REVIEW: Washington Black


If you’ve been following along on social media, you’ll know I’ve been slowly but surely reading this book over the last few weeks. It took me a lot longer than I would usually expect for a book of this length but I don’t mind. It was a book that needed that time.

This is a good old fashioned Bildungsroman, following the life of Washington Black. Known more casually as Wash, he was born a slave before selected to be the personal servant of an English gentleman. His service to Christopher Wilde – known as Titch – takes him far from his Barbados plantation and into a world Wash had never known.

Washington Black covers a lot in its 400 or so pages due to the remarkable life that Wash leads. It does mean that the pacing is a little off in places but it makes for a wonderful book overall that sweeps you up in it. It is a book that demands your attention and rightfully so.

I was utterly captivated by this story and the character of Washington Black, a naturally talented artist and scientist. He is a wonderfully complex character who is sensitive, loyal, inquisitive, innovative and reserved all at once. Watching him grow up was wonderful but it was also brutal. This book does not shy away from the terrible realities of slavery and racism, which makes it a difficult thing to read at times. Important and well handled, but difficult. It’s part of the reason why I it took me a while to read ; some of the abuse that Wash and the other slaves endures really shook me and I had to stop reading for a little while.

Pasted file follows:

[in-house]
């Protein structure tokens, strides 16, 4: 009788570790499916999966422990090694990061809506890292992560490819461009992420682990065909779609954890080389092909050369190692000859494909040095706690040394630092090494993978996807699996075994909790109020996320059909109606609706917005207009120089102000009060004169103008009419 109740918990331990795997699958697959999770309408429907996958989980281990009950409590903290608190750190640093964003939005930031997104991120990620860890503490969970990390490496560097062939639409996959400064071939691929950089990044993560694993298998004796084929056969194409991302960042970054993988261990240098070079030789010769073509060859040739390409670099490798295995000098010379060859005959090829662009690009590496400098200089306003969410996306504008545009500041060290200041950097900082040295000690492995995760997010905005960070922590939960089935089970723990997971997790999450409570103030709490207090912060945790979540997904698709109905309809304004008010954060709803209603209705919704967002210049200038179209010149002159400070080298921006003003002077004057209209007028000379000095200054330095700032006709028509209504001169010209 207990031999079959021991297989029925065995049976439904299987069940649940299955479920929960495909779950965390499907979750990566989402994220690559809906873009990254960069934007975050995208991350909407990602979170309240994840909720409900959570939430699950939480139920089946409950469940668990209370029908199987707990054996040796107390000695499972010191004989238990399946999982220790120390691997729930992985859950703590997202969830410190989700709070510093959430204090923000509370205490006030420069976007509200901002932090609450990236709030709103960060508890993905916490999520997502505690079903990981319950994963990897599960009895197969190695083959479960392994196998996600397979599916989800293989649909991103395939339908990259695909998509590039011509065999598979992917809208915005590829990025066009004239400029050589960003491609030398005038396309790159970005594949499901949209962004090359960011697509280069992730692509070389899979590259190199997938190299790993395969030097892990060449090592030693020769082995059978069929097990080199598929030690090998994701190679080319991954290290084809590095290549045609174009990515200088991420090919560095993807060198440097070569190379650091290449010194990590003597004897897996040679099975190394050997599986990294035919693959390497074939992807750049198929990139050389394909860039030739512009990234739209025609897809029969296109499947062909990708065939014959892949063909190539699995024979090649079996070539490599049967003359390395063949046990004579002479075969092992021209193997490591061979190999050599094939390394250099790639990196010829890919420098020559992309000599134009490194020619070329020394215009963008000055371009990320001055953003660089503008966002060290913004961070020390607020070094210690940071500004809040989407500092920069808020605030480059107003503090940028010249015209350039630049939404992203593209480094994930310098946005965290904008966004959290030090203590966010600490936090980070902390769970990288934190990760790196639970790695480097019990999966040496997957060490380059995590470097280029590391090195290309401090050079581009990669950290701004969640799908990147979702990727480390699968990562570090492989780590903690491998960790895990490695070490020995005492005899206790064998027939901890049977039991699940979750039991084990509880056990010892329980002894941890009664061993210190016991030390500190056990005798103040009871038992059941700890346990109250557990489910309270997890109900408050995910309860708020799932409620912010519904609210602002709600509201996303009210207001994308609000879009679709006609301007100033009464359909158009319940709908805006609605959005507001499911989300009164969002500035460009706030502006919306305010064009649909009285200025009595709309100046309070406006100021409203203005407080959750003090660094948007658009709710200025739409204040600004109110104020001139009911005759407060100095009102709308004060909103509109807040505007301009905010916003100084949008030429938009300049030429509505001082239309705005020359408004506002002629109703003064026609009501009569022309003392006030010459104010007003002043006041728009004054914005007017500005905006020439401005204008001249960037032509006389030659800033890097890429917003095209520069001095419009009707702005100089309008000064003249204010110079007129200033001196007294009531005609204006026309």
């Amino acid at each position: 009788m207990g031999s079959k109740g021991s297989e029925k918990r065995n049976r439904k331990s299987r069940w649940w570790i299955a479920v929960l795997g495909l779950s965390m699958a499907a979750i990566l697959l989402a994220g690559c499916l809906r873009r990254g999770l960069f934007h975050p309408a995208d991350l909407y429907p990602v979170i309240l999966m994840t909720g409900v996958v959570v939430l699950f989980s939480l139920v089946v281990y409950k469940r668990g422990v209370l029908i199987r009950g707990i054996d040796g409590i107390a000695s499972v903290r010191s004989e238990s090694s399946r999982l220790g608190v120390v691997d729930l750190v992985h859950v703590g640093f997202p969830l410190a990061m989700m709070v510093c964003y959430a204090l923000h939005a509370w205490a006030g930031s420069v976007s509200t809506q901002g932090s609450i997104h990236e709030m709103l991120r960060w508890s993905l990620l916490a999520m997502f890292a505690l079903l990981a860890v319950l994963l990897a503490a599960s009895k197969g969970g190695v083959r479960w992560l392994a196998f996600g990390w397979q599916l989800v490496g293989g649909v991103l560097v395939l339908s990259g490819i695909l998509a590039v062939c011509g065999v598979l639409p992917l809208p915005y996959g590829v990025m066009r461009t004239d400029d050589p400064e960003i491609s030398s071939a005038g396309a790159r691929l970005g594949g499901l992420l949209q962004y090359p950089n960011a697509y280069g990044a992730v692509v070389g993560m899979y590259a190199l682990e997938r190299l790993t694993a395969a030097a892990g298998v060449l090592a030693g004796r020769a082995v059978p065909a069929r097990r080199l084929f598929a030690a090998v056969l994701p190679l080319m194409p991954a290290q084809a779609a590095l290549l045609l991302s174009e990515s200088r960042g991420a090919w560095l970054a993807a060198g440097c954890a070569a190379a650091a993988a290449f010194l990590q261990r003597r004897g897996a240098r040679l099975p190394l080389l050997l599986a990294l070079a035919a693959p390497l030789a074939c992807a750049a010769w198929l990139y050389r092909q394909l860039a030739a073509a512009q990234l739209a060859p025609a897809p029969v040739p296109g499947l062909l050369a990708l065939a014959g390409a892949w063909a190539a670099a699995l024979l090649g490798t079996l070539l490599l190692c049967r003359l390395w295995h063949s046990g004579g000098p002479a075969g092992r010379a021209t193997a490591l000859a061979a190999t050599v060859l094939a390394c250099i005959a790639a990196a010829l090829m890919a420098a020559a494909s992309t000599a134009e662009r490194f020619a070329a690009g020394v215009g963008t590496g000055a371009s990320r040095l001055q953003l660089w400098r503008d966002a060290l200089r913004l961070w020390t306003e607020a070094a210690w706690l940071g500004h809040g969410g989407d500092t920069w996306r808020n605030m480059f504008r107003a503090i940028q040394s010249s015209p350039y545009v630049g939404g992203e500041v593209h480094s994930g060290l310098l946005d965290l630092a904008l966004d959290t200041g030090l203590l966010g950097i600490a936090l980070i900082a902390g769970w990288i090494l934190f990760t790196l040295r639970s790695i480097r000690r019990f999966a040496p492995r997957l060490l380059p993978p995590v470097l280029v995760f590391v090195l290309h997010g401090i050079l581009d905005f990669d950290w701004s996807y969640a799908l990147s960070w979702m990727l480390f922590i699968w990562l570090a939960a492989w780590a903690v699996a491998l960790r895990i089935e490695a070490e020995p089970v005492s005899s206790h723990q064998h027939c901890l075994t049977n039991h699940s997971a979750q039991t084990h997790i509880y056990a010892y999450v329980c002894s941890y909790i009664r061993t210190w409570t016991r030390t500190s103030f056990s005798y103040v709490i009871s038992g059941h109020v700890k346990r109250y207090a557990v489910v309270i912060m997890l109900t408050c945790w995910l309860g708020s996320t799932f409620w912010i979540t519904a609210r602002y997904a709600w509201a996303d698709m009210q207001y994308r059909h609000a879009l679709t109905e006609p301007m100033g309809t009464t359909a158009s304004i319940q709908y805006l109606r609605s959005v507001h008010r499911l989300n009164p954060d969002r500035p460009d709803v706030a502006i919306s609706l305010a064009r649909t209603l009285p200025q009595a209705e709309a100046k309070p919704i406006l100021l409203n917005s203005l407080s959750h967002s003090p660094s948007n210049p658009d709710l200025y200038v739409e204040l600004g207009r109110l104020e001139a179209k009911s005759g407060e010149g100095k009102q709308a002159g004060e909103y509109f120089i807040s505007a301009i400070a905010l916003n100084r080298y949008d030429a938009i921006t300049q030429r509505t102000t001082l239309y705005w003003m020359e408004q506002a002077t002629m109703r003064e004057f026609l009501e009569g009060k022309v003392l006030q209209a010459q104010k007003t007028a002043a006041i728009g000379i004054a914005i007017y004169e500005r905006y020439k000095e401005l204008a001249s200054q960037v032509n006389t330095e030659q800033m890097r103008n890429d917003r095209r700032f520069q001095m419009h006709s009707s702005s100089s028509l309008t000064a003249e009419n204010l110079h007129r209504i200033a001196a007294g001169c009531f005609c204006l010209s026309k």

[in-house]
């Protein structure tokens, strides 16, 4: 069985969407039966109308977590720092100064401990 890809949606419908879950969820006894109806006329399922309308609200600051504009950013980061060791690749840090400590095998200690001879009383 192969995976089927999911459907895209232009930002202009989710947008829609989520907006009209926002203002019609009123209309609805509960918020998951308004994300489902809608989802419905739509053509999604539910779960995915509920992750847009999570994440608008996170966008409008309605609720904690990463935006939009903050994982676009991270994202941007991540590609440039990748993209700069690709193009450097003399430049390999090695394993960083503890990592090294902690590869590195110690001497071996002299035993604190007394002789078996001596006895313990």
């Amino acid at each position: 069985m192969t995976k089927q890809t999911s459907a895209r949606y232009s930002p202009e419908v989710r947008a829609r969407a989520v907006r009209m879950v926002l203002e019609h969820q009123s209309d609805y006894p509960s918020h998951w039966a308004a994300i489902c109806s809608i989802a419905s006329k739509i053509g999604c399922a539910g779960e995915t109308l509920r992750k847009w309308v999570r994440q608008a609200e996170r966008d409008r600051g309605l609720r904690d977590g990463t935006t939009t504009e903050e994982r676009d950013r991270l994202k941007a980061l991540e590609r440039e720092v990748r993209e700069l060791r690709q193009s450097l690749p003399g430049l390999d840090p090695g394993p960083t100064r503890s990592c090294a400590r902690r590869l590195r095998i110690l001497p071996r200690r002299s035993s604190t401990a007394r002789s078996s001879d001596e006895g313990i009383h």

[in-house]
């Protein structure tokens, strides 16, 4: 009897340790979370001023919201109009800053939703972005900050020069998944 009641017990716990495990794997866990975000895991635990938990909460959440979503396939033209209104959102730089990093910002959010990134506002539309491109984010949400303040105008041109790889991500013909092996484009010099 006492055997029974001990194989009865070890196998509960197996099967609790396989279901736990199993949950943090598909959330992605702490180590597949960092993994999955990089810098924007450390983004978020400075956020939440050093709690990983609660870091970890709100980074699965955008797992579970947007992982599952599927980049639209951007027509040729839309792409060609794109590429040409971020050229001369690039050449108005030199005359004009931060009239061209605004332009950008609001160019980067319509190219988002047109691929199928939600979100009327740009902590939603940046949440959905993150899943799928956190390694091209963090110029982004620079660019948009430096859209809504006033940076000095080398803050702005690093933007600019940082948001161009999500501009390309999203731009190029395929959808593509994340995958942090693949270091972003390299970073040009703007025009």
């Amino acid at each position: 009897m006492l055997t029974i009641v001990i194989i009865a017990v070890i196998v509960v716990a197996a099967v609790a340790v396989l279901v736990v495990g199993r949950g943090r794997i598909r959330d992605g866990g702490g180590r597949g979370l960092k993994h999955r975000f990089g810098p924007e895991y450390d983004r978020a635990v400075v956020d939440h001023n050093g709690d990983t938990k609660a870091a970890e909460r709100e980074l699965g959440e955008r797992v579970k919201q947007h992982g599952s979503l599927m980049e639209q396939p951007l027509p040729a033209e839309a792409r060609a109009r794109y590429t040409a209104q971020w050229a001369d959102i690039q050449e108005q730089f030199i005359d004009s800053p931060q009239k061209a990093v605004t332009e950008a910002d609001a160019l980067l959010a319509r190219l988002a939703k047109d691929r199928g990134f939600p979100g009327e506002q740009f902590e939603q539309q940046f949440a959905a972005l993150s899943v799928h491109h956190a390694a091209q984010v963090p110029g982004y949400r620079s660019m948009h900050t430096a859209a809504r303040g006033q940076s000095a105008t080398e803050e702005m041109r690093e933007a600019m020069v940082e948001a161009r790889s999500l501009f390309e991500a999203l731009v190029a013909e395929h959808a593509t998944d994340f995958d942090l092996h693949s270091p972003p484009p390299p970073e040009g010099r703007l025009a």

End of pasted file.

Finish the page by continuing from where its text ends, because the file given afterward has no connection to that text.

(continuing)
As well as tackling these issues however, Esi Edugyan has also crafted an epic adventure story that spans years and continents alike. This book never rests and expects the same from its readers. It’s punchy and potent in all the best ways, as well as being utterly heartwarming in places. Edugyan’s almost perfect control over the reader’s emotional journey is a testament to her writing.

If you want something to devour, this isn’t for you but if you want something to savour, to take your time with and to give you a new way of looking at things, try Washington Black. It is very, very good.

Kelly x

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